Skip to content

Cumin/Cumin essential oil


Cumin essential oil

Cumin Pure Essential Oil

Botanical name


Cumminum cyminum

Extraction part

Seeds of cumin
Seeds of cumin


Extraction process

Supercritical CO2 extraction (Supercritical Fluid Extraction Process (SCFE) also called Co2 Extraction process.), or distillation

Product quality


Part of use

Extracted from mature seeds.

Chemical composition

Cuminic, p-cymene, dipentene, limonene, phellandrene and pinene.

Pharmaceutical properties

Antibacterial, antispasmodic, antitoxic, sterilizing, driving wind, digestion, diuresis, easing menstruation, nerve calming.

From the Mediterranean region, it is a small approximately 50 cm (20 inches) tall, dark green, narrow pinnate leaves and tiny white or pink flowers, composed of small oval seeds, an annual herb.

Known since biblical times, it is mainly used for its digestive properties. The Egyptians use it for headaches.
The Pharisees used it to pay taxes, and in the Middle Ages, feudal lords used cumin to pay for serfs who provided services. Cumin is an important part of Indian curry and Mexican national cuisine.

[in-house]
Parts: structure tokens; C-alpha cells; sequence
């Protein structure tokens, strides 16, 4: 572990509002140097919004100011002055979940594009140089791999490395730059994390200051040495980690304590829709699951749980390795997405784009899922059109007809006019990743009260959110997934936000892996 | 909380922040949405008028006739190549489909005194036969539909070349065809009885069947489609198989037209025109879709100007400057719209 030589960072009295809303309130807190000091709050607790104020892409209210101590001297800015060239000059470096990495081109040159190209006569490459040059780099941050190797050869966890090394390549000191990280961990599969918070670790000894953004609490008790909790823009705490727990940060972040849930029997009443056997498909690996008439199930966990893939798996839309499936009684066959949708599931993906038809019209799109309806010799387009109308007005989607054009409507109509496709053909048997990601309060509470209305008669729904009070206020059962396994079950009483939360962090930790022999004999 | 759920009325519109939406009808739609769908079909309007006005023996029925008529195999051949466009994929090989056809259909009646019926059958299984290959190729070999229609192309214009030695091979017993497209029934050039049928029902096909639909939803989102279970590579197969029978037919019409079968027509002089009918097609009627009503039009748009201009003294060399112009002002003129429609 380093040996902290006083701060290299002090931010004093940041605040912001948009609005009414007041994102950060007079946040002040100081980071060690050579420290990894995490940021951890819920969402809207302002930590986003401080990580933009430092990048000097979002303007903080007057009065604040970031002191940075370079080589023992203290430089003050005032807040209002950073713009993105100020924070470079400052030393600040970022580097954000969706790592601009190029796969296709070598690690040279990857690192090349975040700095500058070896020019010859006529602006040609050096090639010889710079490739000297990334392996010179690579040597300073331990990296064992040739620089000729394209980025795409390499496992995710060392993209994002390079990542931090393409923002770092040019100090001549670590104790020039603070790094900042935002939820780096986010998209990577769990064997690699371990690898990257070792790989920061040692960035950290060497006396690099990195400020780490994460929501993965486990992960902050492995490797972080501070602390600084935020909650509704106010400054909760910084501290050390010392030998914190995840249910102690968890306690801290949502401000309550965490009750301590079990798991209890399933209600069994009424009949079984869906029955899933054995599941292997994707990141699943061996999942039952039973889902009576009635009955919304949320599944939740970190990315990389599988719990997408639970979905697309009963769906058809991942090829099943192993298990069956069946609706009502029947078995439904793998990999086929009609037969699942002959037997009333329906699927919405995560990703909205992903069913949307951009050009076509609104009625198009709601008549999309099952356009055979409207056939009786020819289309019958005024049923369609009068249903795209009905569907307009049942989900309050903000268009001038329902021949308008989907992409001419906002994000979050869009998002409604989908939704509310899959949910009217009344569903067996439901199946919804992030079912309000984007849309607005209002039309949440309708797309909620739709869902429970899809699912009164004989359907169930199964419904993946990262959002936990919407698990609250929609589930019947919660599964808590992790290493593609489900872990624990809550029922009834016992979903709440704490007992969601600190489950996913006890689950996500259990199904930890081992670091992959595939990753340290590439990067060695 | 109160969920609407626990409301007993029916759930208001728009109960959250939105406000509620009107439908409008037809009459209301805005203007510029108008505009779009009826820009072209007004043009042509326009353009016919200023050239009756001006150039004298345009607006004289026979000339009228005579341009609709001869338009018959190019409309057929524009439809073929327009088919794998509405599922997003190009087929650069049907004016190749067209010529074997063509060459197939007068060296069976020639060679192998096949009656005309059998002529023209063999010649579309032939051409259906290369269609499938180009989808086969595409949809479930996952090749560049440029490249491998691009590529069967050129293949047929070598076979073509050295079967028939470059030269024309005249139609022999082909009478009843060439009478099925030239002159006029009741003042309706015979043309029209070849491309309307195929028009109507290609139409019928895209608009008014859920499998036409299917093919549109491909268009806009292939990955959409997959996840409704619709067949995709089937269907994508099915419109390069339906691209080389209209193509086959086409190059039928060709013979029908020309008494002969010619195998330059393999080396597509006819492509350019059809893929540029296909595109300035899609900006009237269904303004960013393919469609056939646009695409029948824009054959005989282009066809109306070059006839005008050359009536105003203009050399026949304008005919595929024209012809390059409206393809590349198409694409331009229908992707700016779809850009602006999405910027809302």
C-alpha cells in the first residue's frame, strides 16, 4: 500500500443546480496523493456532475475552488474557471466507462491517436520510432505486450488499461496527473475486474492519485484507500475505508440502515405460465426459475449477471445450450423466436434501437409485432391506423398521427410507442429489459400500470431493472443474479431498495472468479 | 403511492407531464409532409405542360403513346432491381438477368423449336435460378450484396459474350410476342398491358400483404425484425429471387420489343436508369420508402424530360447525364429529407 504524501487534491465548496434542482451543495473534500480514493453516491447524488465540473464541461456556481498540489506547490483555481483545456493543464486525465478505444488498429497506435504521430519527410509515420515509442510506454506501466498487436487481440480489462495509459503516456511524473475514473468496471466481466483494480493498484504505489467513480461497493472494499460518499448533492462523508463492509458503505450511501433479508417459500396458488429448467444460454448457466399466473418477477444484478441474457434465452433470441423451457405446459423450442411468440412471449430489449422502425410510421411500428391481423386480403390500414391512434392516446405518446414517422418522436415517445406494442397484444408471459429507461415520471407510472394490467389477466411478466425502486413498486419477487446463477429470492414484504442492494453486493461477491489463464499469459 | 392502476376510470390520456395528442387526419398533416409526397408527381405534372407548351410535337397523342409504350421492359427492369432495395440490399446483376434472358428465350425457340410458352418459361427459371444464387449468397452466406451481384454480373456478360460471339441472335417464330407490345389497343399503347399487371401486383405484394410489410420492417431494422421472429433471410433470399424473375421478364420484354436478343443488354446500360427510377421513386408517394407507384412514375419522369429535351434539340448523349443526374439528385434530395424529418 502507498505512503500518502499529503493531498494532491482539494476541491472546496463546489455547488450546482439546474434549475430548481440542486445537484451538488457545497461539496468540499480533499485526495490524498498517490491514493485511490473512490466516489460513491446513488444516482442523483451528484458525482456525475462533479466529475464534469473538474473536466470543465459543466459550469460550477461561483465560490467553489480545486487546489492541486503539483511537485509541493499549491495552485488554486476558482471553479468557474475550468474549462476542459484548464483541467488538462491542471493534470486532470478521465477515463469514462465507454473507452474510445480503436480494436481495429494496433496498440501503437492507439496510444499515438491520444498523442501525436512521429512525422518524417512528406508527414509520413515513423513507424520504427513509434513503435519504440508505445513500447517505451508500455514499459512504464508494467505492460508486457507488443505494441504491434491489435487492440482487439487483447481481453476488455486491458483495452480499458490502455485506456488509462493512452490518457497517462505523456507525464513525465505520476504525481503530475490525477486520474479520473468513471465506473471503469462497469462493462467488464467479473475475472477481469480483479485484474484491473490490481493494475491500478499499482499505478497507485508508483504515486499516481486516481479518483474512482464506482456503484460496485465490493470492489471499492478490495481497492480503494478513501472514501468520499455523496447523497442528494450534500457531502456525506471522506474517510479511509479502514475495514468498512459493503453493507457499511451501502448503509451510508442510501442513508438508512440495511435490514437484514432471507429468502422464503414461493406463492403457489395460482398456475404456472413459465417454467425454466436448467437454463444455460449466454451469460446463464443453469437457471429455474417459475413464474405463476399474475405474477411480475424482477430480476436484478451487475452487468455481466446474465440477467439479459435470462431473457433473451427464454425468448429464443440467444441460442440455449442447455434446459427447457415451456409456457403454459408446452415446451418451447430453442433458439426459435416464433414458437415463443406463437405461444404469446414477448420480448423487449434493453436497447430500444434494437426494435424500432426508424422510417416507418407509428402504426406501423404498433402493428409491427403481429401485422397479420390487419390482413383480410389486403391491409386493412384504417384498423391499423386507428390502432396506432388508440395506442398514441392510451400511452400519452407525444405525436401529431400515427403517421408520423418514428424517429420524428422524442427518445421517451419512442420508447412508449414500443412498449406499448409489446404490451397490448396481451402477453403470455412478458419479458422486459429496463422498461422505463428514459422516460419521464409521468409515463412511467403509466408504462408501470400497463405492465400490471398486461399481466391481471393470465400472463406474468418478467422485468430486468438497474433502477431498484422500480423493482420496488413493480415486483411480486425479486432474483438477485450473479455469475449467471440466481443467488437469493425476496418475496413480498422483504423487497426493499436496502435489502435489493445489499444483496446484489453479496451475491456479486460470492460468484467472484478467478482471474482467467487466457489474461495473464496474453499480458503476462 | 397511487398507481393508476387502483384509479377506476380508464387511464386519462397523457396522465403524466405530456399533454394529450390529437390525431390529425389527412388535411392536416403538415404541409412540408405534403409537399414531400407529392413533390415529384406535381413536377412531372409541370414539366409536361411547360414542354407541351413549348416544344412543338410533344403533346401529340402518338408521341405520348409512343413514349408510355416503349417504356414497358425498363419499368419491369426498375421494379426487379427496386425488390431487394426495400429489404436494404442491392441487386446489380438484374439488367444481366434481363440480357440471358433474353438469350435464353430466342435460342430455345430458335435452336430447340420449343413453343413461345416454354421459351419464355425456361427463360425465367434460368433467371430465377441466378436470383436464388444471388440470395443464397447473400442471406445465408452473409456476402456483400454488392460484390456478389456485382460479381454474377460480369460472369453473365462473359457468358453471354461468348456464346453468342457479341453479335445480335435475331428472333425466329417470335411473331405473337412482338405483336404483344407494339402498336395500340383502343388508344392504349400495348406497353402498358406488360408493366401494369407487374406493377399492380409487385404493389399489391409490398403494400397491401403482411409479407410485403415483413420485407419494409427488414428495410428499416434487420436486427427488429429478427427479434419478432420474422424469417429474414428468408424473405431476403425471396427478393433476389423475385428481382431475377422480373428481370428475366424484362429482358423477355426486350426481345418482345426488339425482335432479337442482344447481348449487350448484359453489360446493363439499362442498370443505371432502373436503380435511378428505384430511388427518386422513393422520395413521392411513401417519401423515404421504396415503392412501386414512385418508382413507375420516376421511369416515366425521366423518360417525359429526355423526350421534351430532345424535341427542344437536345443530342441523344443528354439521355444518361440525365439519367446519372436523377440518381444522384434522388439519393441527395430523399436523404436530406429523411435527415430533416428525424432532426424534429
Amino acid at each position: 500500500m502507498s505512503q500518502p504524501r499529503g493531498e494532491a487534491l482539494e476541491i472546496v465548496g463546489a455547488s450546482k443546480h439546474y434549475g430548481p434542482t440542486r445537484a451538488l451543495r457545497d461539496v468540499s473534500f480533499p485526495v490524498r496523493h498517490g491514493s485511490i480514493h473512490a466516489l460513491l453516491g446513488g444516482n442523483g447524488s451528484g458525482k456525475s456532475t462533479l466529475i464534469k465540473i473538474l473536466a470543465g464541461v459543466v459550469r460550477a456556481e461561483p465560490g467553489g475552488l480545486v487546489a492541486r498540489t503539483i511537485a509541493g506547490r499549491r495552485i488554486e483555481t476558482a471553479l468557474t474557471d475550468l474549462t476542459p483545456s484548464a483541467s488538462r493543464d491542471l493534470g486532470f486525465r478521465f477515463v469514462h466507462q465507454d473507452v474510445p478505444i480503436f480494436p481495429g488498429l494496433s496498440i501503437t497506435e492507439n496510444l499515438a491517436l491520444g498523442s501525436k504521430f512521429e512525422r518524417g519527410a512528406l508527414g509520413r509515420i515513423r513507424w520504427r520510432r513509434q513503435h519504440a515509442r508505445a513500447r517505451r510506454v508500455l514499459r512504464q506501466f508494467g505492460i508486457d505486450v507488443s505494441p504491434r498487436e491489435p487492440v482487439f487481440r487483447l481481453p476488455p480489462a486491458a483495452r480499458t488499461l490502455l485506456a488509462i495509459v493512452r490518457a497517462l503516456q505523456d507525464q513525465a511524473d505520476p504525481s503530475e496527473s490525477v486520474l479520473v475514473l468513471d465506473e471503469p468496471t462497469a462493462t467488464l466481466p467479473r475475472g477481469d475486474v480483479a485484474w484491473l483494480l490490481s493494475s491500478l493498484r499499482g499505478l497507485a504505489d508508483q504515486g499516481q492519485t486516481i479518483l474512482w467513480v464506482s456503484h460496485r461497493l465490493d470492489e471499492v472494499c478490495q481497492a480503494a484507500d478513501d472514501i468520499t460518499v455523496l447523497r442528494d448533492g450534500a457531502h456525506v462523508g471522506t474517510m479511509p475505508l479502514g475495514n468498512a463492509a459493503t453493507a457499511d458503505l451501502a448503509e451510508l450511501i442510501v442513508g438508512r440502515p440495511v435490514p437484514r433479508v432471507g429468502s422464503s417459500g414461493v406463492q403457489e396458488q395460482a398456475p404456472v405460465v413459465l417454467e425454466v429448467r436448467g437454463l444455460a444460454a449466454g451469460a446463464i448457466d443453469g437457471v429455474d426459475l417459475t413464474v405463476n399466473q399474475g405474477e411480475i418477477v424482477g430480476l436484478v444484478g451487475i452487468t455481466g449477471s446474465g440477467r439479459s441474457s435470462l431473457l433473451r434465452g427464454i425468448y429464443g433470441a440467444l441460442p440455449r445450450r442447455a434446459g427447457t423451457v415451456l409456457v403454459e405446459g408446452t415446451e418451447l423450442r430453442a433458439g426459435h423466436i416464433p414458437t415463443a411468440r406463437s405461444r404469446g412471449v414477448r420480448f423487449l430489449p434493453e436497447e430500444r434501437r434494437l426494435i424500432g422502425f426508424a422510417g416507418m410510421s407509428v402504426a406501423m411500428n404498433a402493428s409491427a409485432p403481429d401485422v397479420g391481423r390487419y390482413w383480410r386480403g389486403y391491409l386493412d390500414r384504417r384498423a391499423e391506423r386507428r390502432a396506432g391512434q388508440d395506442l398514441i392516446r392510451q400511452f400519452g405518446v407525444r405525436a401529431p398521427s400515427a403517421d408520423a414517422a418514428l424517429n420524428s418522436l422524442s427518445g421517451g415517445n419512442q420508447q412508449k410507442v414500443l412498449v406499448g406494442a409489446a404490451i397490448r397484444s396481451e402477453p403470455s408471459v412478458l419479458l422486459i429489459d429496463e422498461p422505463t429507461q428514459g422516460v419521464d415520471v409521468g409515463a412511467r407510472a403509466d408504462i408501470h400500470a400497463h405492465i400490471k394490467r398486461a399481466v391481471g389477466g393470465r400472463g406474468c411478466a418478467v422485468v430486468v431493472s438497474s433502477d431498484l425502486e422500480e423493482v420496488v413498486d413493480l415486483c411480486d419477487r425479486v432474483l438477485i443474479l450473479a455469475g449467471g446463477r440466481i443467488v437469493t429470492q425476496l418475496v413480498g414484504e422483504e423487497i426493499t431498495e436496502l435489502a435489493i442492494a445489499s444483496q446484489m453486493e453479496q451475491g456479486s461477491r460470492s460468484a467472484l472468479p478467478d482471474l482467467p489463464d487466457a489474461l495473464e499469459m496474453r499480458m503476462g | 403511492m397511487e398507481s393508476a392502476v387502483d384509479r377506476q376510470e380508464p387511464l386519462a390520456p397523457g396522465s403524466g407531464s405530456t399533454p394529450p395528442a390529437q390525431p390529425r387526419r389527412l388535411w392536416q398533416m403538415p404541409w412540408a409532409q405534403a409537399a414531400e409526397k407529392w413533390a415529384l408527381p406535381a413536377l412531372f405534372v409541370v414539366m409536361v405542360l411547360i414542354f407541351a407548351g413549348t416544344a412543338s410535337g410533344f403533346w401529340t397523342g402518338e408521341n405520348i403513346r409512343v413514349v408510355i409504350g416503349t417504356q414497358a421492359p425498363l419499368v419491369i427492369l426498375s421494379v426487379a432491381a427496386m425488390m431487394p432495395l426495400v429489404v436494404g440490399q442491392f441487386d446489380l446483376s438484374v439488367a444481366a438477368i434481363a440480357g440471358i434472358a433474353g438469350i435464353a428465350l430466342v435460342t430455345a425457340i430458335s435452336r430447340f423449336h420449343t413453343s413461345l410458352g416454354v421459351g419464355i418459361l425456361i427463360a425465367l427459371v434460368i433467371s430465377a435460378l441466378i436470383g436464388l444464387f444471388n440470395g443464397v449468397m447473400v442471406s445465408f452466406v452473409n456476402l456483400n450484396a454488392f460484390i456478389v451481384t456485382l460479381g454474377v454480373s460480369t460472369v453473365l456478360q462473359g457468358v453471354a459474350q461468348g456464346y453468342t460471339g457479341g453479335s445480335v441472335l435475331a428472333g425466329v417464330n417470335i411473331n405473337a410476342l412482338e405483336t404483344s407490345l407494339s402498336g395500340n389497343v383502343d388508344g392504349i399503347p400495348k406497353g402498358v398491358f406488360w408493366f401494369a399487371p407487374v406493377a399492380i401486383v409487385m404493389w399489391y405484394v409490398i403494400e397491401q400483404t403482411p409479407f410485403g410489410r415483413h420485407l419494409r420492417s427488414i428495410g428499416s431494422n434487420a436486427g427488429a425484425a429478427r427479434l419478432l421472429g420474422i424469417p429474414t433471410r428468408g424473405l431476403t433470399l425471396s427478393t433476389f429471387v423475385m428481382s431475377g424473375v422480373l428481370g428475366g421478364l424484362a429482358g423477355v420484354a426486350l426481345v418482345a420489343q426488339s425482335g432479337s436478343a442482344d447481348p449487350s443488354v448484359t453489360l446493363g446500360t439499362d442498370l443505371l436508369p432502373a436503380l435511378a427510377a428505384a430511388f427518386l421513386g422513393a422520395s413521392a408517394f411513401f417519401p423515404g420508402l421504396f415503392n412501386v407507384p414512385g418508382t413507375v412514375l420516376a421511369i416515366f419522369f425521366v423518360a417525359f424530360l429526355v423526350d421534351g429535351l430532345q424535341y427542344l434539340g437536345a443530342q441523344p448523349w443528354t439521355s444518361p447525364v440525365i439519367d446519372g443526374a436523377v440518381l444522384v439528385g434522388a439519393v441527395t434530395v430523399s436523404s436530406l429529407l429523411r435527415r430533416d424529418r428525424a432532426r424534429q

Using cumin oil helps relieve muscle pain and osteoarthritis.
In the digestive system, it helps with colic, flatulence, indigestion, bloating and indigestion.
It has a beneficial effect on the nervous system, headache, migraine, and neurasthenia.


Cumin has a pungent smell and should be used with great caution, but it is considered non-toxic, non-irritating and non-allergenic. It has photosensitivity, so the skin should not be exposed to the sun for 2 hours after use. People with sensitive skin should avoid and should avoid it during pregnancy.

Method for supercritical CO2 extraction of cumin essential oil